I'm trying to add an element list to the list of string, but I found Kotlin does not have an add function like java so please help me out how to add the items to the list.

class RetrofitKotlin : AppCompatActivity() {

    var listofVechile:List<Message>?=null
    var listofVechileName:List<String>?=null
    var listview:ListView?=null
    var progressBar:ProgressBar?=null
    override fun onCreate(savedInstanceState: Bundle?) {

        var apiInterfacee=ApiClass.client.create(ApiInterfacee::class.java)
        val call=apiInterfacee.getTaxiType()
        call.enqueue(object : Callback<TaxiTypeResponse> {

            override fun onResponse(call: Call<TaxiTypeResponse>, response: Response<TaxiTypeResponse>) {

                println("Sixze is here listofVechile   ${listofVechile!!.size}")
                if (listofVechile!=null) {
                    for (i in 0..listofVechile!!.size-1) {

                        //how to add the name only listofVechileName list

                //println("Sixze is here ${listofVechileName!!.size}")
                val arrayadapter=ArrayAdapter<String>(this@RetrofitKotlin,android.R.layout.simple_expandable_list_item_1,listofVechileName)

            override fun onFailure(call: Call<TaxiTypeResponse>, t: Throwable) {

  • huh? what list are you talking about? Kotlin lists ARE Java lists, aren't they? I'm sorry if the foreign names are throwing me off.
    – CryptoFool
    Apr 3, 2019 at 6:25
  • @Steve I'm talking about var listofVechileName:List<String>?=null how to add the item on it Apr 3, 2019 at 6:27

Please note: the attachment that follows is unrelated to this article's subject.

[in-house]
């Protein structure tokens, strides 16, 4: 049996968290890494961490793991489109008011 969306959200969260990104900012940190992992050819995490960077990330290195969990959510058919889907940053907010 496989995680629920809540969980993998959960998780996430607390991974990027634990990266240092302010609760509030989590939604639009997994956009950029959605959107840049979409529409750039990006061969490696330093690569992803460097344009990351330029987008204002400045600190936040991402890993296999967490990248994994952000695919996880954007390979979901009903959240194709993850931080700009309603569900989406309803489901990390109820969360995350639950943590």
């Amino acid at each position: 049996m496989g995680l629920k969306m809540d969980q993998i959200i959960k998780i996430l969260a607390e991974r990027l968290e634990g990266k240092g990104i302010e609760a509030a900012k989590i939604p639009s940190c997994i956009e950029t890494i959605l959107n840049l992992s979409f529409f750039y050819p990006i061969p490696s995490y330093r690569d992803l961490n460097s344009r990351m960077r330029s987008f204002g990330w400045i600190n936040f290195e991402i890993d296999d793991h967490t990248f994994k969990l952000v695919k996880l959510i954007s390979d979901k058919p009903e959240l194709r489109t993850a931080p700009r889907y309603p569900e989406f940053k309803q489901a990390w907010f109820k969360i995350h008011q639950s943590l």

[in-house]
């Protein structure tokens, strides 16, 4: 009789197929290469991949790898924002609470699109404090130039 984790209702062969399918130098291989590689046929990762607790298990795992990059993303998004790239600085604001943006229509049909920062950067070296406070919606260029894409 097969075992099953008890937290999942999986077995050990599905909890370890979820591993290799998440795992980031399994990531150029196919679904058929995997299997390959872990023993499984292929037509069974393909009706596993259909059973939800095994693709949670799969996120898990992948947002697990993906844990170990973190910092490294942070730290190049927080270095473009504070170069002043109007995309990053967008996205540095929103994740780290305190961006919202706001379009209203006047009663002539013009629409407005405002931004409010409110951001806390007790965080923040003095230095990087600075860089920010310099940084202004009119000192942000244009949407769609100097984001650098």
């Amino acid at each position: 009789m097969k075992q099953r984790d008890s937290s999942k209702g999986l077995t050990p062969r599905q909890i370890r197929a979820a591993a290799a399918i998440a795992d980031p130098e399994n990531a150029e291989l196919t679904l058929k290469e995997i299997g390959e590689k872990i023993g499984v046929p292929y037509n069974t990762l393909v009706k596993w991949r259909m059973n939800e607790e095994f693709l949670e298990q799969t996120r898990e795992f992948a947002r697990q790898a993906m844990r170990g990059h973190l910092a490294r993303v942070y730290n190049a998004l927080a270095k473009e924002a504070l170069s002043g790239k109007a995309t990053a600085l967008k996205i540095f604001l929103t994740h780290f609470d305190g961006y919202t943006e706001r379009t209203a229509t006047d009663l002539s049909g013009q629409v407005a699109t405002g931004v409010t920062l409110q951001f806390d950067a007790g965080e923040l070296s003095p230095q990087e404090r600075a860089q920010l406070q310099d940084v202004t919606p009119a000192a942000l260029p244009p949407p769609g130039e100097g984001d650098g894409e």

• 2
    You need to take a step back, and read the documentation to learn the fundamentals of Kotlin, by simply reading the documentation: kotlinlang.org/docs/reference/collections.html
    – JB Nizet
    Apr 3, 2019 at 6:32
  • Ah yes...the immutable thing. I just didn't put 2 and 2 together on this one. Makes perfect, obvious sense. I don't get to do enough Kotlin coding yet. It's not about reading the docs. Rather, it's about doing your day job in Java, and having to pull your head out of that and think in Kotlin.
    – CryptoFool
    Apr 3, 2019 at 6:47
  • 1
    A simple answer, you can't directly add items to List without converting it to its mutable form.
    – iCantC
    Feb 4, 2020 at 7:08

8 Answers 8


Talking about an idiomatic approach... 🙄

When you can get away with only using immutable lists (which means usually in Kotlin), simply use + or plus. It returns a new list with all elements of the original list plus the newly added one:

val original = listOf("orange", "apple")
val modified = original + "lemon" // [orange, apple, lemon]

original.plus("lemon") yields the same result as original + "lemon". Slightly more verbose but might come in handy when combining several collection operations:

return getFruit()

Besides adding a single element, you can use plus to concatenate a whole collection too:

val original = listOf("orange", "apple")
val other = listOf("banana", "strawberry")
val newList = original + other // [orange, apple, banana, strawberry]

Disclaimer: this doesn't directly answer OP's question, but I feel that in a question titled "How to add an item to a list in Kotlin?", which is a top Google hit for this topic, plus must be mentioned.

  • The one thing with .plus() is that it has to be a MutableList. Regular List doesn't implement that. May 6, 2022 at 21:35
  • 1